config switch
	option name 'switch0'
	option reset '1'
	option enable_vlan '1'

config switch_vlan
	option device 'switch0'
	option vlan '1'
	option ports '3 4 0'

/etc/config/dhcp

root@OpenWrt:/# cat /etc/config/dhcp 

config dnsmasq
	option domainneeded '1'
	option boguspriv '1'
	option filterwin2k '0'
	option localise_queries '1'
	option rebind_protection '1'
	option rebind_localhost '1'
	option local '/lan/'
	option domain 'lan'
	option expandhosts '1'
	option nonegcache '0'
	option authoritative '1'
	option readethers '1'
	option leasefile '/tmp/dhcp.leases'
	option resolvfile '/tmp/resolv.conf.auto'
	option nonwildcard '1'
	option localservice '1'

config dhcp 'lan'
	option interface 'lan'
	option start '100'
	option limit '150'
	option leasetime '12h'
	option dhcpv6 'server'
	option ra 'server'
	option ignore '1'

config dhcp 'wan'
	option interface 'wan'
	option ignore '1'

config odhcpd 'odhcpd'
	option maindhcp '0'
	option leasefile '/tmp/hosts/odhcpd'
	option leasetrigger '/usr/sbin/odhcpd-update'
	option loglevel '4'

Ok thanks a lot. i will give it a try with your way.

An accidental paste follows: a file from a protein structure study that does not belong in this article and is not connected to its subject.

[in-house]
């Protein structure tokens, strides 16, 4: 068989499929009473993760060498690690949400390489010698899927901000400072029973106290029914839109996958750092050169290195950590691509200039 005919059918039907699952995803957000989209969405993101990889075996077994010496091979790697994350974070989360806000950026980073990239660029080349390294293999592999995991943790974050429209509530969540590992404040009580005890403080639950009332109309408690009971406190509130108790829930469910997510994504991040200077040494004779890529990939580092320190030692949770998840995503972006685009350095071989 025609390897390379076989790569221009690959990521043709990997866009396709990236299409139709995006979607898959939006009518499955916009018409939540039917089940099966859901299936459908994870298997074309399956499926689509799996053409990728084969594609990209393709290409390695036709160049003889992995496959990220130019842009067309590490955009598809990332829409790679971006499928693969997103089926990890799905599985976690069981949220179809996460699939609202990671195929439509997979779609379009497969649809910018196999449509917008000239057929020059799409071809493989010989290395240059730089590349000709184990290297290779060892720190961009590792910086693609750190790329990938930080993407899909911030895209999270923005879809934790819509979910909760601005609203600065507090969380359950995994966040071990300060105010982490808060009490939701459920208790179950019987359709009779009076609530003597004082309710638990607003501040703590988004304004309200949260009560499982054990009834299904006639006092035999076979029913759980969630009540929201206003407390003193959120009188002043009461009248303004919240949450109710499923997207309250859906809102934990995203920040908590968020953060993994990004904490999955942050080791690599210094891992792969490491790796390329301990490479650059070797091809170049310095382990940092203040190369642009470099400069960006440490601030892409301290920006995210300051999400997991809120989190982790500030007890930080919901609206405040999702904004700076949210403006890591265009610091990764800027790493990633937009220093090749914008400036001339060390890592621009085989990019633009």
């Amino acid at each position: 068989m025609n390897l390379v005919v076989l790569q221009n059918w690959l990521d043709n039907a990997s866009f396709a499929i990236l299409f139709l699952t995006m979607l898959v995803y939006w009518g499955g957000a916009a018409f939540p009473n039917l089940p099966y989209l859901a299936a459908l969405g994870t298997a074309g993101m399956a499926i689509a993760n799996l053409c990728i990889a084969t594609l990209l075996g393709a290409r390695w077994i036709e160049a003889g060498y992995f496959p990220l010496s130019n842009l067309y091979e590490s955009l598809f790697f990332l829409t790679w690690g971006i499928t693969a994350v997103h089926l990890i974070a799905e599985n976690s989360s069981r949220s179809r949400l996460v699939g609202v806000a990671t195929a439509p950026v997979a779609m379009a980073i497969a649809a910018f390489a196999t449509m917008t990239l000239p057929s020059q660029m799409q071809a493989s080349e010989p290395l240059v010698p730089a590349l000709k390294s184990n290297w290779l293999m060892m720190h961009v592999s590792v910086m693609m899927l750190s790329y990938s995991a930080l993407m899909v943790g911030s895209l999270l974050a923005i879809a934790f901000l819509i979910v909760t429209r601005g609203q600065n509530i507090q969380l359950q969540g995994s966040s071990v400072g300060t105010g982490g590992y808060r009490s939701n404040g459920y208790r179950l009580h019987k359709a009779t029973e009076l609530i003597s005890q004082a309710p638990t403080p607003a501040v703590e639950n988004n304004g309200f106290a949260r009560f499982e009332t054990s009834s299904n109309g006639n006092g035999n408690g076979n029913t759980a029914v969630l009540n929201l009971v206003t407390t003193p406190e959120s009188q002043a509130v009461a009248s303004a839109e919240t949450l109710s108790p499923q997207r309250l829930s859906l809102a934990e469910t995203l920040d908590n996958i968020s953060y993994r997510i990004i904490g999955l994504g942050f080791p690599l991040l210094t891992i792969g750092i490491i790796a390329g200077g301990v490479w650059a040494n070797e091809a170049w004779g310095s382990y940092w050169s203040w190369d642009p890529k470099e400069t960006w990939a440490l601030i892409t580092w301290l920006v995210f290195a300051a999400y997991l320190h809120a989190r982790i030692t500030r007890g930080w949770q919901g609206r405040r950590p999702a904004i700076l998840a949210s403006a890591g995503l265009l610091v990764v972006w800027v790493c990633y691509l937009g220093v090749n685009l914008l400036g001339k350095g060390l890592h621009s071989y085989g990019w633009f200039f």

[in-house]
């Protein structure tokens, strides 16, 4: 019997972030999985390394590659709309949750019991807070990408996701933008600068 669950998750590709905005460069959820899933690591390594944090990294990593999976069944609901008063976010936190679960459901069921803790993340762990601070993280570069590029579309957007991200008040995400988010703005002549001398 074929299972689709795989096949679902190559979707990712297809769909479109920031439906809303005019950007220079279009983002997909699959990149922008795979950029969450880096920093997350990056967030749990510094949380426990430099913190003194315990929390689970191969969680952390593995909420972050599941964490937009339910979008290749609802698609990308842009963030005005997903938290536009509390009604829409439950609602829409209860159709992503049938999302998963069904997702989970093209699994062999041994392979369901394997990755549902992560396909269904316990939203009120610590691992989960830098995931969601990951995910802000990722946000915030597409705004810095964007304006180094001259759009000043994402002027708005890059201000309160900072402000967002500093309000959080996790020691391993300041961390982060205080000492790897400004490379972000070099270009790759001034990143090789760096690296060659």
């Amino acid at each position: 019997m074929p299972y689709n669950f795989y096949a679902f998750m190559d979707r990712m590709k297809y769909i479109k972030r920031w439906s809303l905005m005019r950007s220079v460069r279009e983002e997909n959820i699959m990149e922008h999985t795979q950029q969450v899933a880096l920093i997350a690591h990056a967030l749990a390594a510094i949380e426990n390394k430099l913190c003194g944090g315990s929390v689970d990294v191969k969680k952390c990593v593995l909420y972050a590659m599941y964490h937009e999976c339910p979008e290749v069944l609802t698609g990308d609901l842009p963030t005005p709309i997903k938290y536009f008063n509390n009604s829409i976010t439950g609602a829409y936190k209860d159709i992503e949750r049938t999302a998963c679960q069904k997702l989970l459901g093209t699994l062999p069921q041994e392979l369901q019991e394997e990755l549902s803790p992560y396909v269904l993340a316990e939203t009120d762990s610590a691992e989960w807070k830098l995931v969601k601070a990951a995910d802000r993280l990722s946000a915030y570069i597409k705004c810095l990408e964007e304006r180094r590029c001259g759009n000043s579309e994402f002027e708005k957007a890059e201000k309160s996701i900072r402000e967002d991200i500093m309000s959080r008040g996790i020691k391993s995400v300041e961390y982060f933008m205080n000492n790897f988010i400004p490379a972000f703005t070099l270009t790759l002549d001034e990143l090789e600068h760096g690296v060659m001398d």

What about the wan port. I don’t see the port in your switch0 config. I would like to use it as a trunk port with tagged vlan.

In AP mode, we just need bridge all interfaces together.

So if i want to use the WAN port as a trunk i just include:

config switch_vlan
option device ‘switch0’
option vlan ‘400’ #some VLAN
option ports ‘5t 0t’ # port 5 is wan with tagged vlan, port0 is the CPU with tagged vlan

Right?

Does it work for you? I think it doesn’t need the tag. You can change to option ports ‘5 0’

Hi, not really. The unit configuration is pretty strange and i wasted a lot of time. I managed it now with an old WDR4300 and could set it up in the usual way within 10 minutes. The switch config of the BL1300 is so weird and new interfaces bridged to software VLAN just did not work without any reason. With another units and comprehensibly switch config the configuration is no problem. Honestley i think the BL1300 has a big hardware bug and it seems the OpenWRT images for the unit, too.